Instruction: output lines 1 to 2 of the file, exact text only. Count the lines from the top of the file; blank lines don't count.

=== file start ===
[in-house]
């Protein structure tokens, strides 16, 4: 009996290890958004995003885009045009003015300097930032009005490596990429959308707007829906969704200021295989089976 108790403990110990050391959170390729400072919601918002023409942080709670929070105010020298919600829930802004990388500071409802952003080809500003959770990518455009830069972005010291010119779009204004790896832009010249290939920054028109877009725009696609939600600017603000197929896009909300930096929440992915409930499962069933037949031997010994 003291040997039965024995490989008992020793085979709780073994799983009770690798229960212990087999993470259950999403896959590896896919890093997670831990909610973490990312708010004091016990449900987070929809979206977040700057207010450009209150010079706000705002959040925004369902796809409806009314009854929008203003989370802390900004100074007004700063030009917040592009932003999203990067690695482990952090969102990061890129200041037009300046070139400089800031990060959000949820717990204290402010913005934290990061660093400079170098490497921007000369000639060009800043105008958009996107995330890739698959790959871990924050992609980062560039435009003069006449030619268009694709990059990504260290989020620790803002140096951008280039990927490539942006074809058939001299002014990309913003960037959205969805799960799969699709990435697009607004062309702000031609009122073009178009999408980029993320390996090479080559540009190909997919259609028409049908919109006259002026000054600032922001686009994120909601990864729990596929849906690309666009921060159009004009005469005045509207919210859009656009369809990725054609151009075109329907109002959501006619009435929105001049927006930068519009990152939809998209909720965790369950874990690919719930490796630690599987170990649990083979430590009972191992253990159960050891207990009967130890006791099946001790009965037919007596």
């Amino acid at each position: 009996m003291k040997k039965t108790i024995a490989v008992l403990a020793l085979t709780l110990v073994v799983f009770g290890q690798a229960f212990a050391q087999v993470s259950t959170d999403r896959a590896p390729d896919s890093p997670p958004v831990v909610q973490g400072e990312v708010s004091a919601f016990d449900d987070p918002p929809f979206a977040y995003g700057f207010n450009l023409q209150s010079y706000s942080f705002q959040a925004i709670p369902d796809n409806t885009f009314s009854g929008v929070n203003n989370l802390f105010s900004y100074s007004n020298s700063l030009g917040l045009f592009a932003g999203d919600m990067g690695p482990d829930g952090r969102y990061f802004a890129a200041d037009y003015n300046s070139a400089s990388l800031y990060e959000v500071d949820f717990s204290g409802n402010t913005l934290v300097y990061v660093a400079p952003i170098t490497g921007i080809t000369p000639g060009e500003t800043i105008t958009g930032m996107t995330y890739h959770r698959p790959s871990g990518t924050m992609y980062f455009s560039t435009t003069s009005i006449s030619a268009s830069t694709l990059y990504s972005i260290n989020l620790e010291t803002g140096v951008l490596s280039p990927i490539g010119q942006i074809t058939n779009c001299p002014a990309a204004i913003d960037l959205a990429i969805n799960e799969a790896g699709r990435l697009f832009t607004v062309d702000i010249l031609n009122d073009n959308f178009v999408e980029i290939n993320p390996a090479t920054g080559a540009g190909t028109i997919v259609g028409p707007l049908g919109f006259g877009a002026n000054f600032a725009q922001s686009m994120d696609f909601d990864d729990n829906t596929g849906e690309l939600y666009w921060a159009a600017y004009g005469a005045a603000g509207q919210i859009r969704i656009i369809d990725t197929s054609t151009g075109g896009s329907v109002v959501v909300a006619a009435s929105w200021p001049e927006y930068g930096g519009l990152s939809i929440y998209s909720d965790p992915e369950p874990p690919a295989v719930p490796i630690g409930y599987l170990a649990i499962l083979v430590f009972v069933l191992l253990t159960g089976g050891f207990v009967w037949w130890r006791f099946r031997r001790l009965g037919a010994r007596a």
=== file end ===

[in-house]
């Protein structure tokens, strides 16, 4: 009996290890958004995003885009045009003015300097930032009005490596990429959308707007829906969704200021295989089976 108790403990110990050391959170390729400072919601918002023409942080709670929070105010020298919600829930802004990388500071409802952003080809500003959770990518455009830069972005010291010119779009204004790896832009010249290939920054028109877009725009696609939600600017603000197929896009909300930096929440992915409930499962069933037949031997010994 003291040997039965024995490989008992020793085979709780073994799983009770690798229960212990087999993470259950999403896959590896896919890093997670831990909610973490990312708010004091016990449900987070929809979206977040700057207010450009209150010079706000705002959040925004369902796809409806009314009854929008203003989370802390900004100074007004700063030009917040592009932003999203990067690695482990952090969102990061890129200041037009300046070139400089800031990060959000949820717990204290402010913005934290990061660093400079170098490497921007000369000639060009800043105008958009996107995330890739698959790959871990924050992609980062560039435009003069006449030619268009694709990059990504260290989020620790803002140096951008280039990927490539942006074809058939001299002014990309913003960037959205969805799960799969699709990435697009607004062309702000031609009122073009178009999408980029993320390996090479080559540009190909997919259609028409049908919109006259002026000054600032922001686009994120909601990864729990596929849906690309666009921060159009004009005469005045509207919210859009656009369809990725054609151009075109329907109002959501006619009435929105001049927006930068519009990152939809998209909720965790369950874990690919719930490796630690599987170990649990083979430590009972191992253990159960050891207990009967130890006791099946001790009965037919007596």